This will hurt existing startups badly
There are a lot of startups that were never going to IPO. They were counting on being acquired. Two of the biggest acquirers in the industry just blew their cash load and won't be doing much purchasing for quite some time. What little Dell does acquire will be almost exclusively information security companies for the foreseeable future.
There are a whole lot of storage startup execs that are getting outrageously drunk right now. Or so my Skype would lead me to believe. Denial was short lived and mostly played out before the acquisition's formal announcement. Anger and bargaining seemed to last a day. The depression, however ... that looks like it's going to hang around for a good long time.
Help the startups Cisco and HP; you're their only hope.
This is great for new startups
A whole bunch of talented people who are experienced in the business-oriented aspects of running a company will be available very shortly. Yes, I'm talking about the inevitable layoffs. Dell and EMC are dancing around this in analyst calls, but readers of The Register have seen this movie before.
The cuts are coming, and they're going to be both savage and sweeping.
That isn't as bad a thing as you think. For all that there will be good people hit hard by this, the majority of them will get decent jobs without too much effort. All those startups are going to go bust as two of their biggest hopes for acquisition stop taking their calls.
These startups will shed experienced executives and engineers who will then go forth and make new startups learning lessons from their previous attempts. Among those lessons will be that you start the game with proper marketing, sales and back office staff if you want to have a hope in hell of surviving out there. Oh, and you treat them as valued parts of your business, not as burdensome necessities imposed by the investors.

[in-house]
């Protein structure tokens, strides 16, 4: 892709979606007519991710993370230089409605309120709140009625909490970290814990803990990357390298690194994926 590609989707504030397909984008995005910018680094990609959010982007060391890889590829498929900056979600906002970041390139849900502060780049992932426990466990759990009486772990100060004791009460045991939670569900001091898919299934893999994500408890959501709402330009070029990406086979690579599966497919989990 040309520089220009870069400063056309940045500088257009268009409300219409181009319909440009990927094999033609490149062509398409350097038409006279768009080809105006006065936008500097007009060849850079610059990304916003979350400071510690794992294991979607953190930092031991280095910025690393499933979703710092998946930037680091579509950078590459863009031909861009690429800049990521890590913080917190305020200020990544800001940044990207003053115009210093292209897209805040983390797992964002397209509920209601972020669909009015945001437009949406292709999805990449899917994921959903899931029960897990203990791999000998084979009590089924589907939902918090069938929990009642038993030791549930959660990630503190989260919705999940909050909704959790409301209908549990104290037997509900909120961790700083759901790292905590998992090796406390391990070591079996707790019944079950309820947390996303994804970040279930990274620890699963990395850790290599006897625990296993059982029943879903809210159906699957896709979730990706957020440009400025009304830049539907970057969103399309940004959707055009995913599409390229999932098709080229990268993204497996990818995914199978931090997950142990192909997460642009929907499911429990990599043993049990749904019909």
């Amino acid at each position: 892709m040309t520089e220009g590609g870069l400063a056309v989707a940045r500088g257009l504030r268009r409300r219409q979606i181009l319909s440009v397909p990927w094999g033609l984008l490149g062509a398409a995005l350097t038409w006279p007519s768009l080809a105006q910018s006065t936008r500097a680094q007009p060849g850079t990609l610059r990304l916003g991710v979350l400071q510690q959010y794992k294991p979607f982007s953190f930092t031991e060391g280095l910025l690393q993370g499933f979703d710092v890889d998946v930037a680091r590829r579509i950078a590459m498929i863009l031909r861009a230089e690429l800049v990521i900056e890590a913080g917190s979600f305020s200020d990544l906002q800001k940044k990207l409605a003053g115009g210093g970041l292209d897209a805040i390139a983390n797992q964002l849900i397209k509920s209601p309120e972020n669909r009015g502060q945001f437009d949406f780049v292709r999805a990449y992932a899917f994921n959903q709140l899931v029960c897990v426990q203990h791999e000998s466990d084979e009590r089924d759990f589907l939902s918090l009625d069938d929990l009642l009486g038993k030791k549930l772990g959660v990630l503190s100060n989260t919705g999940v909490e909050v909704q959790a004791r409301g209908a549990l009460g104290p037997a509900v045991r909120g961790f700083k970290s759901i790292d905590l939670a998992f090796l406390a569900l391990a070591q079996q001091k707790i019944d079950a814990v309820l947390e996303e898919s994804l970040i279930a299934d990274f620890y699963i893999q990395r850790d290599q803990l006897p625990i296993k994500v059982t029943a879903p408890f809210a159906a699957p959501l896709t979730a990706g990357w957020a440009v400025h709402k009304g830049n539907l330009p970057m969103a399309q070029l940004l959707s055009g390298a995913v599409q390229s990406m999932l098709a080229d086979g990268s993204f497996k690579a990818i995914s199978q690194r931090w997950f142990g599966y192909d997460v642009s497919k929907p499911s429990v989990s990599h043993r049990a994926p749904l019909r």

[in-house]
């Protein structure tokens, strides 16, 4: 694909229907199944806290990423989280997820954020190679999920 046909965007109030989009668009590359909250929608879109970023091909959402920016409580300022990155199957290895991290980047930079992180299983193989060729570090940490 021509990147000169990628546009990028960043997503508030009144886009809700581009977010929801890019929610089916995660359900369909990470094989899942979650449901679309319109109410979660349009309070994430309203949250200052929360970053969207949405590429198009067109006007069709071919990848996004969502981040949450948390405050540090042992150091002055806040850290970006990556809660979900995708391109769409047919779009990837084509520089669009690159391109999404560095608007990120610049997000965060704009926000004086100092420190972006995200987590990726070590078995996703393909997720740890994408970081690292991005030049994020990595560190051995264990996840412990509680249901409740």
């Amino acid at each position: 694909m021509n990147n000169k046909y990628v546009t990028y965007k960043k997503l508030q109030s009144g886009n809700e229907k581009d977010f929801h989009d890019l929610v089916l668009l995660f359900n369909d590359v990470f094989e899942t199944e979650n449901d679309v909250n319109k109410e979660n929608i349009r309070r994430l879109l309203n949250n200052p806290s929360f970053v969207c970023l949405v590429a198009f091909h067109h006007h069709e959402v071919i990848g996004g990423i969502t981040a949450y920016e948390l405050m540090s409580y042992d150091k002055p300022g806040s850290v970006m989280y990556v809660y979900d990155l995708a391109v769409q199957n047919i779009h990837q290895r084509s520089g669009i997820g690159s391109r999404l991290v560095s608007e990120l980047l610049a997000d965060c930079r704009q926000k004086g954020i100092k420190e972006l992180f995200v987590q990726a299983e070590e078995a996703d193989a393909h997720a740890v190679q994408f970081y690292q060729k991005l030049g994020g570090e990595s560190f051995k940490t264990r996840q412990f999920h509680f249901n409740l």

Believe it or not, most startup execs learn this lesson after the first disaster. And they do then go on to try again. This is what makes Silicon Valley great. And what makes it terrifying.
VMware is a licence to print money
VMware needs a less political environment to shine. Under Dell, I expect this will happen. I fully expect a "hands off" approach that has far less interference than VMware experienced under EMC. If I'm right about this then there are good reasons for VMware CEO Pat Gelsinger to see a massive upside to this deal: the shackles are about to be removed from VMware and they'll be allowed to compete freely with everyone. Even Dell.
The beauty of being privately held is that you can do this sort of thing. Dell (the company) is maintaining only a 28 per cent stake in VMware. Dell (the man) intends to buy up enough of the remaining shares to call the shots.
Dell (the man) proved he has the [euphemism for genitals] to think long term when he took Dell (the company) private. I fully expect he sees the value of holding VMware at arms length and just letting it print money.
Like Yahoo's stake in Alibaba, it doesn't really matter if VMware competes with Dell, or even if VMware wins. What matters is that VMware makes oodles and oodles of cash and Dell (the company) gets enough of that to really invest in next generation technologies that will keep them alive through the coming industry consolidation.
Dell's enemy isn't overlap between the storage offerings of Dell, EMC and VMware. Dell's enemy is Amazon. If Dell is to survive it needs to out-innovate, out-price and out-think Amazon. Dell can only do that if it hires the best minds, does shedloads of R&D and has a stable source of income that won't go away if it fails to execute on some element of its other efforts.